U.S. Trade Deficit Is Wider Than Any Month or Year Since 2008

The U.S. trade deficit widened to the biggest monthly and annual levels since the last recession, underscoring the inherent friction in President Donald Trump’s goal of narrowing the gap while enjoying faster economic growth.

The deficit increased 5.3 percent in December to a larger-than- expected $53.1 billion, the widest since October 2008, as imports outpaced exports, Commerce Department data showed Tuesday. For all of 2017, the goods-and-services gap grew 12 percent to $566 billion, the biggest since 2008.

The trend may extend into this year: Solid consumer spending and business investment — assuming they hold up amid the recent stock-market rout — will fuel demand for foreign-made merchandise. While improving overseas growth and a weaker dollar bode well for exports, Trump’s efforts to seek more favorable terms with U.S. trading partners remain a work in progress, and his tax-cut legislation may cause the deficit to widen further.

One of the central themes of Trump’s presidential campaign was a pledge to level the playing field for American workers. In his first State of the Union address last week, Trump promised to “fix bad trade deals and negotiate new ones.” The president recently placed tariffs on imported solar panels and washing machines, sparking concern the U.S. may prompt trade wars.

With two of Trump’s main targets, China and Mexico, the imbalances worsened in 2017. America’s merchandise-trade gap with China, the world’s second-biggest economy, widened 8.1 percent in 2017 to a record $375.2 billion.

Nafta Talks

The goods-trade deficit with southern neighbor Mexico increased 10 percent last year to $71.1 billion, the highest since 2007. The administration is currently renegotiating the North American Free Trade Agreement with Mexico and Canada, and Trump has repeatedly threatened to withdraw from the pact.

U.S. merchandise exports to China and Mexico in 2017 were the highest on record — and so were imports.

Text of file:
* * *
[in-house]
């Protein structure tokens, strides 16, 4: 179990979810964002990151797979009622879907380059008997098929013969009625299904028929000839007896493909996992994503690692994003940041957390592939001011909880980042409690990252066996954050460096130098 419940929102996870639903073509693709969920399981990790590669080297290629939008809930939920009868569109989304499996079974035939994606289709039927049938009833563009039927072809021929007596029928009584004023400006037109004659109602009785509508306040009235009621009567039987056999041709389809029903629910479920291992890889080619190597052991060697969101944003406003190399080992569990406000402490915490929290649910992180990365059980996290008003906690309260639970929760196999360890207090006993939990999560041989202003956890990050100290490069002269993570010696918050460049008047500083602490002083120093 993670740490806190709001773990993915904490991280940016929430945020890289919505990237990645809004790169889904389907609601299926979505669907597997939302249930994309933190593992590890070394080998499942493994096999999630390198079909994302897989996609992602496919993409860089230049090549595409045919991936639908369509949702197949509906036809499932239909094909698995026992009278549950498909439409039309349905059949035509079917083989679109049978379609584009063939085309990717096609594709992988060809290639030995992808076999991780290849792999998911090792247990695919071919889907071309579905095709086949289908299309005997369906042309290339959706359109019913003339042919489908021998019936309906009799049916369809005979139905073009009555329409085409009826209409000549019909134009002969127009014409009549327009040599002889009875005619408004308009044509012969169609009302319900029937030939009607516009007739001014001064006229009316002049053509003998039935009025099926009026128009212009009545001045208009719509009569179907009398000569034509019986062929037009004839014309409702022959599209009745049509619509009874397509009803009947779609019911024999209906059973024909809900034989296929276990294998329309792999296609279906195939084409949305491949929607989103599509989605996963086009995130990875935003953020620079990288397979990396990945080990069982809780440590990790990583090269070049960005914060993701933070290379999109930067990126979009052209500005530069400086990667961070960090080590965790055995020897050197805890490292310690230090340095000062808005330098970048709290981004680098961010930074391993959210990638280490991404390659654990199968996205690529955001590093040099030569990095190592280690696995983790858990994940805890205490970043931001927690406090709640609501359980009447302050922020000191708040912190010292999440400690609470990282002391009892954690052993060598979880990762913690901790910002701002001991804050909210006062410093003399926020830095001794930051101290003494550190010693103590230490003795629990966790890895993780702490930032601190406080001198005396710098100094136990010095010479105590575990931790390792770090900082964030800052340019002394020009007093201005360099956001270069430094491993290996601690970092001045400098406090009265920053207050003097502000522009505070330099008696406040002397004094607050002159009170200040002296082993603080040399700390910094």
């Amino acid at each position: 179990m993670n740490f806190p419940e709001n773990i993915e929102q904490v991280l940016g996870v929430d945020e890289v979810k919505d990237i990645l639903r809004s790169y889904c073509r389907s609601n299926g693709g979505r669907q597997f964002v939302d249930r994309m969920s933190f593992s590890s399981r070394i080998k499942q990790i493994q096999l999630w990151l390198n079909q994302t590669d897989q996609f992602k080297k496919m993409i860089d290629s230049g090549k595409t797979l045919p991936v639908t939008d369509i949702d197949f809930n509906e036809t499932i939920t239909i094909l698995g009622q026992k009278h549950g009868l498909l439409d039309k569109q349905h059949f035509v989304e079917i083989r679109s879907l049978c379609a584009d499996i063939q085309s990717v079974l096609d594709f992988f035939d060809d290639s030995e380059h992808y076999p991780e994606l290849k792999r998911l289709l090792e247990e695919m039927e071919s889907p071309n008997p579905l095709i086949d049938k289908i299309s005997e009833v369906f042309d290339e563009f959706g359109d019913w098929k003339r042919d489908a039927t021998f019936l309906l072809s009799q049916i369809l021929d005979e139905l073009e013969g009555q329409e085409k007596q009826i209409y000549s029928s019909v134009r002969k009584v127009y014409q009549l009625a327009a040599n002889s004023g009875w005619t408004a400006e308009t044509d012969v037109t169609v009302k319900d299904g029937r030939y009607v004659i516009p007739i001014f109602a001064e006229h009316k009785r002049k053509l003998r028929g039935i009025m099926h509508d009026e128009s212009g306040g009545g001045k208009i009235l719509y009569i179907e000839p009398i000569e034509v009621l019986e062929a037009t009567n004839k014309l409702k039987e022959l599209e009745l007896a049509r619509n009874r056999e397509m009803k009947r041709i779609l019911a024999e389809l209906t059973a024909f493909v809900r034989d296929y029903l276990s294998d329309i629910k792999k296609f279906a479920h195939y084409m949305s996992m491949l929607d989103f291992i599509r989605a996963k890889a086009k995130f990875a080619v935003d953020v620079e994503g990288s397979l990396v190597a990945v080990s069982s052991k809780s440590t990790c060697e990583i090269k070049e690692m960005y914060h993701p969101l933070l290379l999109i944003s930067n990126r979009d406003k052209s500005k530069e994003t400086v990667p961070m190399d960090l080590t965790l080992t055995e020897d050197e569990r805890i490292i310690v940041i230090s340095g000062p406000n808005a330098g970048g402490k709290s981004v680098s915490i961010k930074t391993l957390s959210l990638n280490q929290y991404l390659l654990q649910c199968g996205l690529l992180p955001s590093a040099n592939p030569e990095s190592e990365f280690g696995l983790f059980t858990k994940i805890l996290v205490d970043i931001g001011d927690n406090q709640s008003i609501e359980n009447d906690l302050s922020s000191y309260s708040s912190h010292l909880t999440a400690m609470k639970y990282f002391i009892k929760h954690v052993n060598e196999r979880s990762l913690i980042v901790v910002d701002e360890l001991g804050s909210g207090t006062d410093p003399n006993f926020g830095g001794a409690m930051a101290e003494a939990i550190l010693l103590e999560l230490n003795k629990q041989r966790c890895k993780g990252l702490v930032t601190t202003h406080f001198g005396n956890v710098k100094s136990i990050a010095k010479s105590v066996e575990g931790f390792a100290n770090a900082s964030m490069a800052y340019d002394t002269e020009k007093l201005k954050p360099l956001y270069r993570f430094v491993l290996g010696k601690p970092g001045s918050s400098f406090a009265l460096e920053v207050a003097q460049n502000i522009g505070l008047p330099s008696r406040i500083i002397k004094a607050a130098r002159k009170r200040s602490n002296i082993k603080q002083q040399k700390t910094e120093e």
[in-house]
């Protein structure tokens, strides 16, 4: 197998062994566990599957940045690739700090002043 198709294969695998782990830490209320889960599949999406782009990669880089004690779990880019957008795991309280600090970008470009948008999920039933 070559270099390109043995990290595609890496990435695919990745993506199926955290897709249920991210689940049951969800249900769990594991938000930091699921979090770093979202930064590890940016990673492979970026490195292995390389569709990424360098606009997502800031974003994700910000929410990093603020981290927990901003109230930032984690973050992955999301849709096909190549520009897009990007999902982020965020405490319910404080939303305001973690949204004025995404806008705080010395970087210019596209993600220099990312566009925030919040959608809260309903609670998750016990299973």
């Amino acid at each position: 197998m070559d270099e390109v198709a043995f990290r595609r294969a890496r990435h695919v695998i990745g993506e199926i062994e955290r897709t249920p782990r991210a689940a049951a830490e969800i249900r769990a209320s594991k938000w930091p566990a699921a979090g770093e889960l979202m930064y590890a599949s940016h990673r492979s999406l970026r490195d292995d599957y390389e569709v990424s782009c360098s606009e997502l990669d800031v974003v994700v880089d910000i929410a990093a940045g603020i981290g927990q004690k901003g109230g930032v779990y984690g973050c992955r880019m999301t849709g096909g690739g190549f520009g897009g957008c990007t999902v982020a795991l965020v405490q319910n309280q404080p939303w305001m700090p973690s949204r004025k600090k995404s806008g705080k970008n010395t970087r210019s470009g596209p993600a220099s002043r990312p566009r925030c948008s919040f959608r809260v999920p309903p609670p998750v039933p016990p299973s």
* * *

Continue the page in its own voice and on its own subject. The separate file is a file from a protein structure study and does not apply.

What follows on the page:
For the full year, total U.S. exports rose 5.5 percent to $2.33 trillion, while imports climbed 6.7 percent to a record $2.9 trillion. Both showed the biggest gains since 2011.

The December goods-and-services gap was wider than the median estimate of economists surveyed by Bloomberg for $52.1 billion.

Exports rose 1.8 percent to $203.4 billion in December from the previous month, led by record shipments of capital goods and gains in industrial supplies and materials. Imports advanced 2.5 percent to $256.5 billion, boosted by record U.S. purchases of consumer goods, capital goods and food products.

The monthly figures add to details for the fourth quarter, when trade was a substantial drag on the economy, and show how a widening deficit may mitigate any gains in the pace of expansion in 2018. Net exports subtracted 1.13 percentage points from gross domestic product growth, which registered an annualized rate of 2.6 percent in the October-December period.

Other Details

  • After eliminating the influence of prices, which renders the numbers used to calculate GDP, the December goods-trade deficit widened to $68.4 billion from $66.5 billion in the prior month
  • For all of 2017, the real petroleum gap of $95.9 billion was the narrowest in records going back to 2003, as real petroleum exports rose to a record high; the non-petroleum goods deficit of $740.7 billion was the widest on record
  • Exports and imports of goods account for about three-fourths of America’s total trade; the U.S. typically runs a deficit in merchandise trade and a surplus in services